INDIAN MEDIA: RAGS TO RICHES STORY OFCOMPROMISE
Once a well known journalist remarked, ‘isit wrong to make money?’ being in a masters course with full enthusiasm forlanding in a good job by one of your prospective employers, I replied anemphatic ‘no’. We are being taught the economics of running a media house and to get those plum salaries ,’truth’,was a matter of perception according to the readership survey or TRPs. Afterliberalisation like everything that mattered with money in India, Indian mediatoo was subjected to a sea of changes.
Competition was the buzz word. One mediahouse talked about its legacy another its infotainment and countless otherregional publications and channels were on a rat race to get a pie of the greatIndian media market. Soon everything was ‘breaking news’ from road accident insome remote village to a bad hairdo of a Bollywood starlet and some politicswith our kurta clad netas thrown in between. Scandals or no scandals everyheadline and every channel’s main anchor picked up stories and gave theirjustifications of why you should listen to them as they usurped the position ofbeing the conscious keepers of our society. But the question in the great game,who is shaping our public opinion?
The manner in which stories of commoninterest were dealt with showed the political and corporate alignments in themedia houses. With a remote and a 5 to 6 choice of national news channels, itis easy to spot the alliance. Call it a holistic view point for those whoconsume English news but for those who get information in their mother tongue,they get an additional dose of blaringmusic, bias and sometimes rants from the guests in the studio who are more interestedin poisoning the mind of the society with sectarianism , communalism and blatantnepotism. When business came into Indian media, content is anything andeverything. The mundane with peppy music or youtube videos downloaded and airedwith umpteen repetitions is the news that Indian media is letting its massesswallow. Thus what meaningful public opinion can be built by the Indian Media? Theelite are made to hear what they want, the middle class propaganda while thepoor get the bizarre. Thus the corporate Indian media house wants populistnews content over objectivity and discernment. They want the readership and theTRPs so that money flows in. They have become wealthy fast victims ofliberalisation losing out on their conscious, so the question for today’s Indianmedia professional ‘is it really wrong to make money?’ is technicallynonsensical.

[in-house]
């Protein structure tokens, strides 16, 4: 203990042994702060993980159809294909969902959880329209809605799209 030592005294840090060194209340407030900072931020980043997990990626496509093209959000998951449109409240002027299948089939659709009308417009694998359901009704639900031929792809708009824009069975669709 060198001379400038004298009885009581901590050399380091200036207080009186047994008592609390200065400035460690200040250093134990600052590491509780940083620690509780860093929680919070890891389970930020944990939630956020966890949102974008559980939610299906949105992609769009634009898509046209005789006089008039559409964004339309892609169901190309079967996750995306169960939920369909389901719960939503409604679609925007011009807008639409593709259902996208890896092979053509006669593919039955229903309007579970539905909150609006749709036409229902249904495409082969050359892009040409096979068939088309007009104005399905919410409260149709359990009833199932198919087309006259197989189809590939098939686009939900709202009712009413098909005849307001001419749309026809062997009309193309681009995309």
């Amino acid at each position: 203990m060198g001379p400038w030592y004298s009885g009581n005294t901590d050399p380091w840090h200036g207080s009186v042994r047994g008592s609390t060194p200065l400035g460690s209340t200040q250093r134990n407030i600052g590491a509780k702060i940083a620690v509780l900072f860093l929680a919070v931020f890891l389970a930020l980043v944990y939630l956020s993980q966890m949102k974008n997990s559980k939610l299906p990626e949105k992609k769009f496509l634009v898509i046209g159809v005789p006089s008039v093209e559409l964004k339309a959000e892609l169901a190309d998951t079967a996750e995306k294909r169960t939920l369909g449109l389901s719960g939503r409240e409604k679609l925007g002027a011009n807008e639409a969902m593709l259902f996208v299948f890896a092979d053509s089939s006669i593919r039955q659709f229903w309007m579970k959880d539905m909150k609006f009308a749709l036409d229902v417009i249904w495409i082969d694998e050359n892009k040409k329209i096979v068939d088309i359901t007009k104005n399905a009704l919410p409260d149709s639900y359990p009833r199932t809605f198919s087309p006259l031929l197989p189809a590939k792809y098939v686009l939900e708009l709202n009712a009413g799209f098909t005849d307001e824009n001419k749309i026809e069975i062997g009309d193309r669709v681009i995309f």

VERGHESE P ABRAHAM